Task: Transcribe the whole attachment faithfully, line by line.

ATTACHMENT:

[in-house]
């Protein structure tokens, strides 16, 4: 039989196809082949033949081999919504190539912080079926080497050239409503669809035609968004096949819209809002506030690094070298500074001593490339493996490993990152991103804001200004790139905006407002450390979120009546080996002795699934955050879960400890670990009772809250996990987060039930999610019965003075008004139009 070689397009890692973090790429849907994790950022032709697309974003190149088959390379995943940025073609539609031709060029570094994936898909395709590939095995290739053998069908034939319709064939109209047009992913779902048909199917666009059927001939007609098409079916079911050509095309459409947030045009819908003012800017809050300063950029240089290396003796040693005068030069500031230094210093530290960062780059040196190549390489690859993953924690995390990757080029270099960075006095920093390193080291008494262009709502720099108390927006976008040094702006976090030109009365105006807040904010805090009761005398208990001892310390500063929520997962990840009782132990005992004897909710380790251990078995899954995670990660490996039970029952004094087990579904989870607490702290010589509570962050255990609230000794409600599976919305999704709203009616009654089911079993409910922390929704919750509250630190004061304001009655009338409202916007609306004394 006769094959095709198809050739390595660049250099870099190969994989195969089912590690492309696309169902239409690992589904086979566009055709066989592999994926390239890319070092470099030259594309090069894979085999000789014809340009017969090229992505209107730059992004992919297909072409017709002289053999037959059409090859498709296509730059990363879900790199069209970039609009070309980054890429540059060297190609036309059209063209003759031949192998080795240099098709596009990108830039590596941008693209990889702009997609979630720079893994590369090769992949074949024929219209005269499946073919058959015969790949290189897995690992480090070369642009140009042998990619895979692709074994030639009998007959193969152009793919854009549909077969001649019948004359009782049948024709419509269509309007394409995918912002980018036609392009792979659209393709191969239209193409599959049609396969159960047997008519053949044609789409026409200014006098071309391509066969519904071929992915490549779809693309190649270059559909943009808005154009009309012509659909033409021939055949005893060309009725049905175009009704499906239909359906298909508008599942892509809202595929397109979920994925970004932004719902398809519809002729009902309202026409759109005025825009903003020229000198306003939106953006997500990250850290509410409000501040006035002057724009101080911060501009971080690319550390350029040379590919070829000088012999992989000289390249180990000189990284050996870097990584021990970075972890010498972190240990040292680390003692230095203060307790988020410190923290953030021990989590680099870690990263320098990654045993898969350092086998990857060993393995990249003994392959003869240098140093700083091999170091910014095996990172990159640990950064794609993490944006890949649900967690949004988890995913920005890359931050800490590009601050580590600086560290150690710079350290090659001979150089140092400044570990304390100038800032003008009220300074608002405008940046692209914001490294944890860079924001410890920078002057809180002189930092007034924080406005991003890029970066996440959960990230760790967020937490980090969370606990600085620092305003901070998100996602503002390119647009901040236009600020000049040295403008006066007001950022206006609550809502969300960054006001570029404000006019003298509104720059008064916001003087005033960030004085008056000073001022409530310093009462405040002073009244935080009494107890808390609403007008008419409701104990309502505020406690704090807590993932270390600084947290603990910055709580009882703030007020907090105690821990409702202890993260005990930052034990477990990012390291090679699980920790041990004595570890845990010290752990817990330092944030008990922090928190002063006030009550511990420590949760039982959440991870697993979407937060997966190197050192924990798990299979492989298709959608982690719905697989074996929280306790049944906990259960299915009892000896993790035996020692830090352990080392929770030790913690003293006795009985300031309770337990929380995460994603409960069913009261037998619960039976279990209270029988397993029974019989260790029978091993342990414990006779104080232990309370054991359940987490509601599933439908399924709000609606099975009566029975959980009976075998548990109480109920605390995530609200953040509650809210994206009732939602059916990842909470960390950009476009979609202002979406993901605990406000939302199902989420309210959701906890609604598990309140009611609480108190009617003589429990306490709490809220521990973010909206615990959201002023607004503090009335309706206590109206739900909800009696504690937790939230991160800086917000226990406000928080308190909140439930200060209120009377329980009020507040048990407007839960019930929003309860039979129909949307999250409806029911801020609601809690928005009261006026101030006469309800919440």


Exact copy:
[in-house]
């Protein structure tokens, strides 16, 4: 039989196809082949033949081999919504190539912080079926080497050239409503669809035609968004096949819209809002506030690094070298500074001593490339493996490993990152991103804001200004790139905006407002450390979120009546080996002795699934955050879960400890670990009772809250996990987060039930999610019965003075008004139009 070689397009890692973090790429849907994790950022032709697309974003190149088959390379995943940025073609539609031709060029570094994936898909395709590939095995290739053998069908034939319709064939109209047009992913779902048909199917666009059927001939007609098409079916079911050509095309459409947030045009819908003012800017809050300063950029240089290396003796040693005068030069500031230094210093530290960062780059040196190549390489690859993953924690995390990757080029270099960075006095920093390193080291008494262009709502720099108390927006976008040094702006976090030109009365105006807040904010805090009761005398208990001892310390500063929520997962990840009782132990005992004897909710380790251990078995899954995670990660490996039970029952004094087990579904989870607490702290010589509570962050255990609230000794409600599976919305999704709203009616009654089911079993409910922390929704919750509250630190004061304001009655009338409202916007609306004394 006769094959095709198809050739390595660049250099870099190969994989195969089912590690492309696309169902239409690992589904086979566009055709066989592999994926390239890319070092470099030259594309090069894979085999000789014809340009017969090229992505209107730059992004992919297909072409017709002289053999037959059409090859498709296509730059990363879900790199069209970039609009070309980054890429540059060297190609036309059209063209003759031949192998080795240099098709596009990108830039590596941008693209990889702009997609979630720079893994590369090769992949074949024929219209005269499946073919058959015969790949290189897995690992480090070369642009140009042998990619895979692709074994030639009998007959193969152009793919854009549909077969001649019948004359009782049948024709419509269509309007394409995918912002980018036609392009792979659209393709191969239209193409599959049609396969159960047997008519053949044609789409026409200014006098071309391509066969519904071929992915490549779809693309190649270059559909943009808005154009009309012509659909033409021939055949005893060309009725049905175009009704499906239909359906298909508008599942892509809202595929397109979920994925970004932004719902398809519809002729009902309202026409759109005025825009903003020229000198306003939106953006997500990250850290509410409000501040006035002057724009101080911060501009971080690319550390350029040379590919070829000088012999992989000289390249180990000189990284050996870097990584021990970075972890010498972190240990040292680390003692230095203060307790988020410190923290953030021990989590680099870690990263320098990654045993898969350092086998990857060993393995990249003994392959003869240098140093700083091999170091910014095996990172990159640990950064794609993490944006890949649900967690949004988890995913920005890359931050800490590009601050580590600086560290150690710079350290090659001979150089140092400044570990304390100038800032003008009220300074608002405008940046692209914001490294944890860079924001410890920078002057809180002189930092007034924080406005991003890029970066996440959960990230760790967020937490980090969370606990600085620092305003901070998100996602503002390119647009901040236009600020000049040295403008006066007001950022206006609550809502969300960054006001570029404000006019003298509104720059008064916001003087005033960030004085008056000073001022409530310093009462405040002073009244935080009494107890808390609403007008008419409701104990309502505020406690704090807590993932270390600084947290603990910055709580009882703030007020907090105690821990409702202890993260005990930052034990477990990012390291090679699980920790041990004595570890845990010290752990817990330092944030008990922090928190002063006030009550511990420590949760039982959440991870697993979407937060997966190197050192924990798990299979492989298709959608982690719905697989074996929280306790049944906990259960299915009892000896993790035996020692830090352990080392929770030790913690003293006795009985300031309770337990929380995460994603409960069913009261037998619960039976279990209270029988397993029974019989260790029978091993342990414990006779104080232990309370054991359940987490509601599933439908399924709000609606099975009566029975959980009976075998548990109480109920605390995530609200953040509650809210994206009732939602059916990842909470960390950009476009979609202002979406993901605990406000939302199902989420309210959701906890609604598990309140009611609480108190009617003589429990306490709490809220521990973010909206615990959201002023607004503090009335309706206590109206739900909800009696504690937790939230991160800086917000226990406000928080308190909140439930200060209120009377329980009020507040048990407007839960019930929003309860039979129909949307999250409806029911801020609601809690928005009261006026101030006469309800919440």